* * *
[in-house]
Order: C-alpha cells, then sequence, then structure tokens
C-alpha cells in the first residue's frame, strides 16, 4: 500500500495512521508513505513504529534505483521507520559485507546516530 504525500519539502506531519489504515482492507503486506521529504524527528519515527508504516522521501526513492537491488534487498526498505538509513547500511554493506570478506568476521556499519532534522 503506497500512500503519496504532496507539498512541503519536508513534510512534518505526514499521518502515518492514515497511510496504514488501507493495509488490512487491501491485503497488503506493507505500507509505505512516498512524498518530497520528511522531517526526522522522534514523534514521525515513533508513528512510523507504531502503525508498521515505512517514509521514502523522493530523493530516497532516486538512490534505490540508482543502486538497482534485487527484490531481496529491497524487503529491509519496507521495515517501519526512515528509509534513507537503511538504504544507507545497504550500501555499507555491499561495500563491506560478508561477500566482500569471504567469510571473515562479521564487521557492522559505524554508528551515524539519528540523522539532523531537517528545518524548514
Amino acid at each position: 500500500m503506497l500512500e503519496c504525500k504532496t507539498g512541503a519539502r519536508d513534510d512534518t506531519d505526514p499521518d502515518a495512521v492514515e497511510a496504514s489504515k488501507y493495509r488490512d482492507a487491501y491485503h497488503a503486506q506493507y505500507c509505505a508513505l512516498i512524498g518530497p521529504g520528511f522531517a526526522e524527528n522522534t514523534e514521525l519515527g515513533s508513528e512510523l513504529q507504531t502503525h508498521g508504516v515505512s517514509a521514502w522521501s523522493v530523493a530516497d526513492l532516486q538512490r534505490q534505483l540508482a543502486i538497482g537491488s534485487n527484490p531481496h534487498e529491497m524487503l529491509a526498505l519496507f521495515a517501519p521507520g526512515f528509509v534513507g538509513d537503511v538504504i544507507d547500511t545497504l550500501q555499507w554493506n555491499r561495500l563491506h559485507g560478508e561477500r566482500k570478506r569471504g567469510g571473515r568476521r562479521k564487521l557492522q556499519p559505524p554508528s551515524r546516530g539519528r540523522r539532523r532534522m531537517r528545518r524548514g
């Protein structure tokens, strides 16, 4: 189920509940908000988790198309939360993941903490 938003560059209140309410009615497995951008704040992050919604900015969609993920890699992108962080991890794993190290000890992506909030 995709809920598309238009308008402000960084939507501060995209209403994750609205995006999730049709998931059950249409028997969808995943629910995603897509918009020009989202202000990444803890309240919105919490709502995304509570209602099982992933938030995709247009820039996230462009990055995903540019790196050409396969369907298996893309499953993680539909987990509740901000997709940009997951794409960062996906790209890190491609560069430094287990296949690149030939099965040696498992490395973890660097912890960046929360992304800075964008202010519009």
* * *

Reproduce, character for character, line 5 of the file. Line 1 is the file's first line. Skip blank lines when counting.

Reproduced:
């Protein structure tokens, strides 16, 4: 189920509940908000988790198309939360993941903490 938003560059209140309410009615497995951008704040992050919604900015969609993920890699992108962080991890794993190290000890992506909030 995709809920598309238009308008402000960084939507501060995209209403994750609205995006999730049709998931059950249409028997969808995943629910995603897509918009020009989202202000990444803890309240919105919490709502995304509570209602099982992933938030995709247009820039996230462009990055995903540019790196050409396969369907298996893309499953993680539909987990509740901000997709940009997951794409960062996906790209890190491609560069430094287990296949690149030939099965040696498992490395973890660097912890960046929360992304800075964008202010519009």